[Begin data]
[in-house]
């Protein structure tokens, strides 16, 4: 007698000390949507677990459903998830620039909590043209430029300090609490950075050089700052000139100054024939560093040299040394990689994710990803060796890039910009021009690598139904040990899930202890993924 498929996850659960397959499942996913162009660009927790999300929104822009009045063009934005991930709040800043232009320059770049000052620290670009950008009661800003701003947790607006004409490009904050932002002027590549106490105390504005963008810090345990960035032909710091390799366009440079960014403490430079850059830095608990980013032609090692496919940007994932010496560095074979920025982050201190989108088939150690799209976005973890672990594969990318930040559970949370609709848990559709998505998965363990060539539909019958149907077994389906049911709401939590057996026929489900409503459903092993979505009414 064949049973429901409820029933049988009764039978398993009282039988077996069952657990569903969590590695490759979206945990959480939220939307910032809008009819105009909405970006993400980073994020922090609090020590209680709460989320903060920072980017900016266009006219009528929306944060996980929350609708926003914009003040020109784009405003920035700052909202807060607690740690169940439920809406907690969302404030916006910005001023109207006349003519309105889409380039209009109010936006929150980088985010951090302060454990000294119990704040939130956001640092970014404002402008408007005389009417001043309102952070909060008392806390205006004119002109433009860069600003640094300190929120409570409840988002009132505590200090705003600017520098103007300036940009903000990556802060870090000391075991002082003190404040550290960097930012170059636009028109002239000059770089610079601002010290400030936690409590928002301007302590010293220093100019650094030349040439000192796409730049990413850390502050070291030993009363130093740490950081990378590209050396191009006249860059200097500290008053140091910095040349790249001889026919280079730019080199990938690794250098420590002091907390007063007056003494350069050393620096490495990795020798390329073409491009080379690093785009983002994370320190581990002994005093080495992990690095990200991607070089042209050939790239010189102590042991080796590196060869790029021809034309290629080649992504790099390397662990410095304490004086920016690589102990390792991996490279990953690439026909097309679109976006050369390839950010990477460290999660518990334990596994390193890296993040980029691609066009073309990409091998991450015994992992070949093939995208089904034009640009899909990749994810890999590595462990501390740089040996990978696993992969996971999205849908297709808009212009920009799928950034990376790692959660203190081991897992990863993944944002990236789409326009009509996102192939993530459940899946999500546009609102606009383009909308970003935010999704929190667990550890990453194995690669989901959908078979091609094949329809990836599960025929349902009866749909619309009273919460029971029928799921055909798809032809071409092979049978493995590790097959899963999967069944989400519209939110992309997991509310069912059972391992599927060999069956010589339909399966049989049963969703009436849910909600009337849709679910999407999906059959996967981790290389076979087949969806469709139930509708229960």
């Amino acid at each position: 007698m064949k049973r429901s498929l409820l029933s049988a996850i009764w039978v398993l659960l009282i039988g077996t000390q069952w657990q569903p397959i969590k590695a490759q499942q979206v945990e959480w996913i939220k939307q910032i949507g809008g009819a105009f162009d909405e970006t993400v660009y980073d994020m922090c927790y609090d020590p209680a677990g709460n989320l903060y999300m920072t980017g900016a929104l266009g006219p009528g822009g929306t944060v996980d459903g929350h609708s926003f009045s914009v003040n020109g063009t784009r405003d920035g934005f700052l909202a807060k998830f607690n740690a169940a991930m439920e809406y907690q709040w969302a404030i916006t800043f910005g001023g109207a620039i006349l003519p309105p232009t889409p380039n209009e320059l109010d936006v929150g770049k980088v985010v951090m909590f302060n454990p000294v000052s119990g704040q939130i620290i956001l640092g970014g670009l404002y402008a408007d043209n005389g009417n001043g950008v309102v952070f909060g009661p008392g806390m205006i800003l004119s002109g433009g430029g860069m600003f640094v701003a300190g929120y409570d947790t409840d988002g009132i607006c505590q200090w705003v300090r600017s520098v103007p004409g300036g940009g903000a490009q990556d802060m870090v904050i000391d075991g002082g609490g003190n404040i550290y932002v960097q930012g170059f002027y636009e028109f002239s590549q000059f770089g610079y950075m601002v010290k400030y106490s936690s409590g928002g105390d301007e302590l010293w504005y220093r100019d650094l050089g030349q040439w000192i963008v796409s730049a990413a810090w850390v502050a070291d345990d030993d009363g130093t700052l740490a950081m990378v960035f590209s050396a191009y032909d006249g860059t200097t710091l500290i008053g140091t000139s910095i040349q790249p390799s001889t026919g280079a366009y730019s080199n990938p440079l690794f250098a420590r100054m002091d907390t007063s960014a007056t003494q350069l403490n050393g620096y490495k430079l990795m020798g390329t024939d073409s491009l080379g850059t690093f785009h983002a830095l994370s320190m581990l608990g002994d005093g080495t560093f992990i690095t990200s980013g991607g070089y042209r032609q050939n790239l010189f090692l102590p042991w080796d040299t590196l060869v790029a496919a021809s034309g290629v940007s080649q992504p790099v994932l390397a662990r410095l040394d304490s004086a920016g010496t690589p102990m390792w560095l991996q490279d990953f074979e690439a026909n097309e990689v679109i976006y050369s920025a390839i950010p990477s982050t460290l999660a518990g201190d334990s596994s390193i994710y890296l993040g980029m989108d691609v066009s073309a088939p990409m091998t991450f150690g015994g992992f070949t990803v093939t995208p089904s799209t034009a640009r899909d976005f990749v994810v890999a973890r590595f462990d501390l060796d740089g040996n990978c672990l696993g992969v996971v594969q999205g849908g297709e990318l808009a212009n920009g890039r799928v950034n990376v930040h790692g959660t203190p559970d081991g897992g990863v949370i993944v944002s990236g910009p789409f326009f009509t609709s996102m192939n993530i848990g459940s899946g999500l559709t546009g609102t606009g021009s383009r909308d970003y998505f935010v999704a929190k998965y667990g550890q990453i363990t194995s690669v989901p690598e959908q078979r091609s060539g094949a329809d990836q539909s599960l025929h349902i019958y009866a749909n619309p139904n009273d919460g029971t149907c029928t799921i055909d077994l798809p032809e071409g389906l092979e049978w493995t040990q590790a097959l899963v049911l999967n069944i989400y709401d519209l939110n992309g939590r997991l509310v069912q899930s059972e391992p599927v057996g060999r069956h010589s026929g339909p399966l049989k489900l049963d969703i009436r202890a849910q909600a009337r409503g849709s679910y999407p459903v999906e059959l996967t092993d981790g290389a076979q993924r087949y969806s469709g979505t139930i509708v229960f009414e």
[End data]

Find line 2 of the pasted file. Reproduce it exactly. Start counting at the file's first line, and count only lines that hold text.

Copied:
């Protein structure tokens, strides 16, 4: 007698000390949507677990459903998830620039909590043209430029300090609490950075050089700052000139100054024939560093040299040394990689994710990803060796890039910009021009690598139904040990899930202890993924 498929996850659960397959499942996913162009660009927790999300929104822009009045063009934005991930709040800043232009320059770049000052620290670009950008009661800003701003947790607006004409490009904050932002002027590549106490105390504005963008810090345990960035032909710091390799366009440079960014403490430079850059830095608990980013032609090692496919940007994932010496560095074979920025982050201190989108088939150690799209976005973890672990594969990318930040559970949370609709848990559709998505998965363990060539539909019958149907077994389906049911709401939590057996026929489900409503459903092993979505009414 064949049973429901409820029933049988009764039978398993009282039988077996069952657990569903969590590695490759979206945990959480939220939307910032809008009819105009909405970006993400980073994020922090609090020590209680709460989320903060920072980017900016266009006219009528929306944060996980929350609708926003914009003040020109784009405003920035700052909202807060607690740690169940439920809406907690969302404030916006910005001023109207006349003519309105889409380039209009109010936006929150980088985010951090302060454990000294119990704040939130956001640092970014404002402008408007005389009417001043309102952070909060008392806390205006004119002109433009860069600003640094300190929120409570409840988002009132505590200090705003600017520098103007300036940009903000990556802060870090000391075991002082003190404040550290960097930012170059636009028109002239000059770089610079601002010290400030936690409590928002301007302590010293220093100019650094030349040439000192796409730049990413850390502050070291030993009363130093740490950081990378590209050396191009006249860059200097500290008053140091910095040349790249001889026919280079730019080199990938690794250098420590002091907390007063007056003494350069050393620096490495990795020798390329073409491009080379690093785009983002994370320190581990002994005093080495992990690095990200991607070089042209050939790239010189102590042991080796590196060869790029021809034309290629080649992504790099390397662990410095304490004086920016690589102990390792991996490279990953690439026909097309679109976006050369390839950010990477460290999660518990334990596994390193890296993040980029691609066009073309990409091998991450015994992992070949093939995208089904034009640009899909990749994810890999590595462990501390740089040996990978696993992969996971999205849908297709808009212009920009799928950034990376790692959660203190081991897992990863993944944002990236789409326009009509996102192939993530459940899946999500546009609102606009383009909308970003935010999704929190667990550890990453194995690669989901959908078979091609094949329809990836599960025929349902009866749909619309009273919460029971029928799921055909798809032809071409092979049978493995590790097959899963999967069944989400519209939110992309997991509310069912059972391992599927060999069956010589339909399966049989049963969703009436849910909600009337849709679910999407999906059959996967981790290389076979087949969806469709139930509708229960």